Maintaining a Healthy Brain
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In our view, understanding the causal factors of Alzheimer’s disease (AD) is complex, and just focusing on tangles and plaques is too simplistic. We emphasize the importance of identifying risk factors for AD that may or may not contribute to the production of plaques and tangles, but may cause AD and related dementias.  Moreover, lifestyle and specific health factors during the mid-life years may be critical in determining whether one develops AD or other dementias.

Two review-based studies provide some insights. In their review of the literature, Barnes and Yaffe (2011) identified seven largely modifiable risk factors for AD.  They were physical inactivity, obesity, smoking, low education, depression, diabetes, and hypertension.  The researchers estimate that up to half of AD cases worldwide (17 million) and in the US (nearly 3 million) are potentially attributable to these factors.  Furthermore, a 10–25% reduction in all of these risk factors could potentially prevent between 1-3 million AD cases worldwide and 184,000–492,000 cases in the US. Similarly, based on a meta-analysis, Jin-Tai Yu and colleagues (2015) identified nine risk factors that might explain up to 67% of AD cases. These were obesity, carotid artery narrowing, low educational achievement, hyperhomocysteine (a type of amino acid), depression, hypertension, frailty, current smoking, and type 2 diabetes (Asian-background populations).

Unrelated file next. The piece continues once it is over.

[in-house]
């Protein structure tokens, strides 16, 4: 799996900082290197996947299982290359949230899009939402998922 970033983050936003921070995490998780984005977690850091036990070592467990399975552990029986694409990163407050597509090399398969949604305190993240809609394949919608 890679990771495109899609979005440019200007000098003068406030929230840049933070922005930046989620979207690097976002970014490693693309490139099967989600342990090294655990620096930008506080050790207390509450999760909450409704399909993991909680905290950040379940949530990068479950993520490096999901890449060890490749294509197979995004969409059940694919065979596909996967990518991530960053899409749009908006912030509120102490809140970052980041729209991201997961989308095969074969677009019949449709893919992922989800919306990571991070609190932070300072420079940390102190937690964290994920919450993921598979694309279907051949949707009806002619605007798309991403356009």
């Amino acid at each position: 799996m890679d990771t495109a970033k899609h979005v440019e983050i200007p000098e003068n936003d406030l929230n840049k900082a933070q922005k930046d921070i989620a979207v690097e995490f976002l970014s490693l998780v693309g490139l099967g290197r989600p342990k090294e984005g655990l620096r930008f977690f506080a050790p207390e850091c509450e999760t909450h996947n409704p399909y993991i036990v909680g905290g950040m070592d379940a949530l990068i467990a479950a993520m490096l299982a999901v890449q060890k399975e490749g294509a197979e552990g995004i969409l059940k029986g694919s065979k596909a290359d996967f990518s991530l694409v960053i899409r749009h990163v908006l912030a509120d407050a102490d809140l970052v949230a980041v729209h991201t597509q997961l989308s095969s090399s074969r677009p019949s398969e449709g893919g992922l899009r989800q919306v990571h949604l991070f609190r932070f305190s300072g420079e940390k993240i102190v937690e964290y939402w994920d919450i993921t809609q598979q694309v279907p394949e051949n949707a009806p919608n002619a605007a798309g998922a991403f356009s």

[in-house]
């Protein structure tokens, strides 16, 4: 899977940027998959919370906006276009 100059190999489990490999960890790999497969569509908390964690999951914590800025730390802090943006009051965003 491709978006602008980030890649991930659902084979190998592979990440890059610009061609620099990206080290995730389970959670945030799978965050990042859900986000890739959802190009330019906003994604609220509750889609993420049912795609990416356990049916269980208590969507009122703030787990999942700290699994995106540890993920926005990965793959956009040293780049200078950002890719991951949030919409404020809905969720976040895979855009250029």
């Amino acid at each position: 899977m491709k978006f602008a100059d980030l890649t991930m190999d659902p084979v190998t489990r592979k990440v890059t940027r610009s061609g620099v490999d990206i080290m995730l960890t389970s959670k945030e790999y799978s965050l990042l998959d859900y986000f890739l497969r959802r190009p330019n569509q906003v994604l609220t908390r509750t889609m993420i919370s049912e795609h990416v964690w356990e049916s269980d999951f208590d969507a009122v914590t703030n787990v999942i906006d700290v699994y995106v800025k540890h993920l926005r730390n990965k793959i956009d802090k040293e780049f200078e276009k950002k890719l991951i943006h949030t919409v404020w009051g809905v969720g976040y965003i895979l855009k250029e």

Many of the risk factors identified in these studies are closely correlated.  To make it simple, we suggest that people (ages 50 and above) embrace six healthy lifestyle behaviors, and that they integrate them into daily living.  These are: physical exercise, no smoking, treat depression if and when it occurs, keep blood pressure within normal ranges, keep weight at healthy levels, and add cognitive challenges to your daily routine (use evidence-based cognitive exercise).  One easy way to remember to practice these brain-healthy behaviors is to use this acronym:

  • A – Add cognitive stimulation routinely
  • N – No smoking
  • T – Treat depression
  • H – Healthy weight and body fats
  • E – Exercise (physical)
  • M – Manage hypertension and cardiac health

It is never too early to practice healthy life habits.  Moreover, given the increased physical, emotional, and cognitive risks associated with caregiving, ANTHEM provides a pathway for caregivers to stay healthy.

To learn more, watch the ANTHEM video on our BCAT YouTube Channel.

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